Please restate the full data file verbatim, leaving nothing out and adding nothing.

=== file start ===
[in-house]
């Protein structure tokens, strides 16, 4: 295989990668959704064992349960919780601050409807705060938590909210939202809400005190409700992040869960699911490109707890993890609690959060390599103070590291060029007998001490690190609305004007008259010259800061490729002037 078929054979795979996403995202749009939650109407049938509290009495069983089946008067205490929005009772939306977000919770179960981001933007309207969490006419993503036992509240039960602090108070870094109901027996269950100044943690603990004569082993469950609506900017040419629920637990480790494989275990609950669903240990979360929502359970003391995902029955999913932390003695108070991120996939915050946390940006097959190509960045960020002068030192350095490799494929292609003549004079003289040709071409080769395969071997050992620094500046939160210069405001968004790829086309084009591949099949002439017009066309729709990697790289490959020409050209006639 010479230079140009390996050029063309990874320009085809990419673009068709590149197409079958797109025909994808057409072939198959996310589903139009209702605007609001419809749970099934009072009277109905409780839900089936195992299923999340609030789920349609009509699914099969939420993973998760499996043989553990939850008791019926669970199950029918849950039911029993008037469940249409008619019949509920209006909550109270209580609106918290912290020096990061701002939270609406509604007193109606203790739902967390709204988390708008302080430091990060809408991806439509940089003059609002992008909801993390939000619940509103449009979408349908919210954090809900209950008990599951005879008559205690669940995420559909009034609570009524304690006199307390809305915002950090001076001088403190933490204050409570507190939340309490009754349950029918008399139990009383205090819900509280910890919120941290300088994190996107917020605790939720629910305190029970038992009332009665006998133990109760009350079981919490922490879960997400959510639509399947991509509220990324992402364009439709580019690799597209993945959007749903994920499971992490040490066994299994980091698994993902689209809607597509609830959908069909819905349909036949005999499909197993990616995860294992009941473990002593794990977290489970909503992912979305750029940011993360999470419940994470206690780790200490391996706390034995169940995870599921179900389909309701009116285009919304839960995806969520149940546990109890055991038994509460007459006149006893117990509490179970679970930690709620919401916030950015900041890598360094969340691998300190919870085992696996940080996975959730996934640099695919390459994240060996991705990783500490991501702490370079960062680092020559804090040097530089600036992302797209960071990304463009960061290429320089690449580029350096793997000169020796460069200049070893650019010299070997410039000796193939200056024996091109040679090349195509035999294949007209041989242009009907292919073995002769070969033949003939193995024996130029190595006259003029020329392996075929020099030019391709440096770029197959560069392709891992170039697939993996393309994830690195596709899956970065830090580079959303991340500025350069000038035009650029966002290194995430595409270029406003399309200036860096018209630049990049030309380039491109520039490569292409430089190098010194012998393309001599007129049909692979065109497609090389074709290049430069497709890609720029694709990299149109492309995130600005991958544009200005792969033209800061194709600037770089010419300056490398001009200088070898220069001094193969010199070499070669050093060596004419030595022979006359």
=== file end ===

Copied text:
[in-house]
């Protein structure tokens, strides 16, 4: 295989990668959704064992349960919780601050409807705060938590909210939202809400005190409700992040869960699911490109707890993890609690959060390599103070590291060029007998001490690190609305004007008259010259800061490729002037 078929054979795979996403995202749009939650109407049938509290009495069983089946008067205490929005009772939306977000919770179960981001933007309207969490006419993503036992509240039960602090108070870094109901027996269950100044943690603990004569082993469950609506900017040419629920637990480790494989275990609950669903240990979360929502359970003391995902029955999913932390003695108070991120996939915050946390940006097959190509960045960020002068030192350095490799494929292609003549004079003289040709071409080769395969071997050992620094500046939160210069405001968004790829086309084009591949099949002439017009066309729709990697790289490959020409050209006639 010479230079140009390996050029063309990874320009085809990419673009068709590149197409079958797109025909994808057409072939198959996310589903139009209702605007609001419809749970099934009072009277109905409780839900089936195992299923999340609030789920349609009509699914099969939420993973998760499996043989553990939850008791019926669970199950029918849950039911029993008037469940249409008619019949509920209006909550109270209580609106918290912290020096990061701002939270609406509604007193109606203790739902967390709204988390708008302080430091990060809408991806439509940089003059609002992008909801993390939000619940509103449009979408349908919210954090809900209950008990599951005879008559205690669940995420559909009034609570009524304690006199307390809305915002950090001076001088403190933490204050409570507190939340309490009754349950029918008399139990009383205090819900509280910890919120941290300088994190996107917020605790939720629910305190029970038992009332009665006998133990109760009350079981919490922490879960997400959510639509399947991509509220990324992402364009439709580019690799597209993945959007749903994920499971992490040490066994299994980091698994993902689209809607597509609830959908069909819905349909036949005999499909197993990616995860294992009941473990002593794990977290489970909503992912979305750029940011993360999470419940994470206690780790200490391996706390034995169940995870599921179900389909309701009116285009919304839960995806969520149940546990109890055991038994509460007459006149006893117990509490179970679970930690709620919401916030950015900041890598360094969340691998300190919870085992696996940080996975959730996934640099695919390459994240060996991705990783500490991501702490370079960062680092020559804090040097530089600036992302797209960071990304463009960061290429320089690449580029350096793997000169020796460069200049070893650019010299070997410039000796193939200056024996091109040679090349195509035999294949007209041989242009009907292919073995002769070969033949003939193995024996130029190595006259003029020329392996075929020099030019391709440096770029197959560069392709891992170039697939993996393309994830690195596709899956970065830090580079959303991340500025350069000038035009650029966002290194995430595409270029406003399309200036860096018209630049990049030309380039491109520039490569292409430089190098010194012998393309001599007129049909692979065109497609090389074709290049430069497709890609720029694709990299149109492309995130600005991958544009200005792969033209800061194709600037770089010419300056490398001009200088070898220069001094193969010199070499070669050093060596004419030595022979006359």